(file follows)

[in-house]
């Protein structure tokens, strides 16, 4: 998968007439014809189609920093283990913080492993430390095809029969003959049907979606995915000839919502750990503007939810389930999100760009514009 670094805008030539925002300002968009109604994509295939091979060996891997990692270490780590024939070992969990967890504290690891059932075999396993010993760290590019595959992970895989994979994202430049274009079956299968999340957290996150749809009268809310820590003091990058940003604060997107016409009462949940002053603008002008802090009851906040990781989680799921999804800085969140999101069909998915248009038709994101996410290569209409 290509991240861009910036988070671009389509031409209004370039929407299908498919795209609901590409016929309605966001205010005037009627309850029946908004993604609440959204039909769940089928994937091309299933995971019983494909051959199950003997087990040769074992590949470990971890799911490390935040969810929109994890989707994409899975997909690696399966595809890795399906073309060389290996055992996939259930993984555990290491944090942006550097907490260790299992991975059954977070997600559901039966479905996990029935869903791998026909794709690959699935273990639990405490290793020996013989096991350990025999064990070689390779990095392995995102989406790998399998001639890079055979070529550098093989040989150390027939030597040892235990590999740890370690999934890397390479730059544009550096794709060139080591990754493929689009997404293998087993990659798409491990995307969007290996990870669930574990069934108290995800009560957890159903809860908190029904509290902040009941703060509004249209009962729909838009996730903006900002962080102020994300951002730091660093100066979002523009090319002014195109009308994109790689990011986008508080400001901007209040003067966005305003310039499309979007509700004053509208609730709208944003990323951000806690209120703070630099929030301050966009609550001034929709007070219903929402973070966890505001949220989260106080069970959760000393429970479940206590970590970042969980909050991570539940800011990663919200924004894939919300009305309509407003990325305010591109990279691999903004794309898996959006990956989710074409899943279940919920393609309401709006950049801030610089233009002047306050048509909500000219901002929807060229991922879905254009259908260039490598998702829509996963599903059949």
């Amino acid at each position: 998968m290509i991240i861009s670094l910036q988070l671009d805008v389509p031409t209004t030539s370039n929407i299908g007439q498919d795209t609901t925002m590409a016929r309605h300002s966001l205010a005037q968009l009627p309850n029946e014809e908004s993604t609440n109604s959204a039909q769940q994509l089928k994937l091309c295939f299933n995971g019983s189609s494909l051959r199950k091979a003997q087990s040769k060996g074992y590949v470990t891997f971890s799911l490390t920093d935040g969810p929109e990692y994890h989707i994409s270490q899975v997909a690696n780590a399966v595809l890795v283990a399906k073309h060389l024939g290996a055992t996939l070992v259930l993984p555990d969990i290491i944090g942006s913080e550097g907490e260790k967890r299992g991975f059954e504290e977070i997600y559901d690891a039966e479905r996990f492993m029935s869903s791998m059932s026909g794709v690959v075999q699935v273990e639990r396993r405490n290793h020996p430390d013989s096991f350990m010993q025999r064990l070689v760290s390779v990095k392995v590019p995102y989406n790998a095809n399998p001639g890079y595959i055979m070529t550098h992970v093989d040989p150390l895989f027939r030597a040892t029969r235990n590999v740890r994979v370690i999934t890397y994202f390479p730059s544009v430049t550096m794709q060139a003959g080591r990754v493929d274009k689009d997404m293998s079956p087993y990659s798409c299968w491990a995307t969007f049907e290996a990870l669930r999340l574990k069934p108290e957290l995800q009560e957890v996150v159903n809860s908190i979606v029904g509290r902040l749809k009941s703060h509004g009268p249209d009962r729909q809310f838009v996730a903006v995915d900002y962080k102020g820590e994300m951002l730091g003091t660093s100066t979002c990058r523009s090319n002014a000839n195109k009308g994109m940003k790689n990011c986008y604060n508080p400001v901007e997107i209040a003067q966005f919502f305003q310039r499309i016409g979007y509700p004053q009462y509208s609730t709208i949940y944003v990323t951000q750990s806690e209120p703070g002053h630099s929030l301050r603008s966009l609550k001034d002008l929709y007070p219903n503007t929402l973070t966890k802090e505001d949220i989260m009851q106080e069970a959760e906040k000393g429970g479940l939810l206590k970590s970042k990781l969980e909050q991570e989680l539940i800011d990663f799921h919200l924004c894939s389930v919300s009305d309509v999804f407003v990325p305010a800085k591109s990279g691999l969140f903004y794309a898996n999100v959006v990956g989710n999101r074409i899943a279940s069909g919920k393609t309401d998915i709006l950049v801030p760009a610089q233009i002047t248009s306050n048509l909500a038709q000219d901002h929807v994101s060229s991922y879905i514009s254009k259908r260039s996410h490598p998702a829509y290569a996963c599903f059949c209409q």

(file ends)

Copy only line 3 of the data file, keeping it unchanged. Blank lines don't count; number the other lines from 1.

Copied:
């Amino acid at each position: 998968m290509i991240i861009s670094l910036q988070l671009d805008v389509p031409t209004t030539s370039n929407i299908g007439q498919d795209t609901t925002m590409a016929r309605h300002s966001l205010a005037q968009l009627p309850n029946e014809e908004s993604t609440n109604s959204a039909q769940q994509l089928k994937l091309c295939f299933n995971g019983s189609s494909l051959r199950k091979a003997q087990s040769k060996g074992y590949v470990t891997f971890s799911l490390t920093d935040g969810p929109e990692y994890h989707i994409s270490q899975v997909a690696n780590a399966v595809l890795v283990a399906k073309h060389l024939g290996a055992t996939l070992v259930l993984p555990d969990i290491i944090g942006s913080e550097g907490e260790k967890r299992g991975f059954e504290e977070i997600y559901d690891a039966e479905r996990f492993m029935s869903s791998m059932s026909g794709v690959v075999q699935v273990e639990r396993r405490n290793h020996p430390d013989s096991f350990m010993q025999r064990l070689v760290s390779v990095k392995v590019p995102y989406n790998a095809n399998p001639g890079y595959i055979m070529t550098h992970v093989d040989p150390l895989f027939r030597a040892t029969r235990n590999v740890r994979v370690i999934t890397y994202f390479p730059s544009v430049t550096m794709q060139a003959g080591r990754v493929d274009k689009d997404m293998s079956p087993y990659s798409c299968w491990a995307t969007f049907e290996a990870l669930r999340l574990k069934p108290e957290l995800q009560e957890v996150v159903n809860s908190i979606v029904g509290r902040l749809k009941s703060h509004g009268p249209d009962r729909q809310f838009v996730a903006v995915d900002y962080k102020g820590e994300m951002l730091g003091t660093s100066t979002c990058r523009s090319n002014a000839n195109k009308g994109m940003k790689n990011c986008y604060n508080p400001v901007e997107i209040a003067q966005f919502f305003q310039r499309i016409g979007y509700p004053q009462y509208s609730t709208i949940y944003v990323t951000q750990s806690e209120p703070g002053h630099s929030l301050r603008s966009l609550k001034d002008l929709y007070p219903n503007t929402l973070t966890k802090e505001d949220i989260m009851q106080e069970a959760e906040k000393g429970g479940l939810l206590k970590s970042k990781l969980e909050q991570e989680l539940i800011d990663f799921h919200l924004c894939s389930v919300s009305d309509v999804f407003v990325p305010a800085k591109s990279g691999l969140f903004y794309a898996n999100v959006v990956g989710n999101r074409i899943a279940s069909g919920k393609t309401d998915i709006l950049v801030p760009a610089q233009i002047t248009s306050n048509l909500a038709q000219d901002h929807v994101s060229s991922y879905i514009s254009k259908r260039s996410h490598p998702a829509y290569a996963c599903f059949c209409q």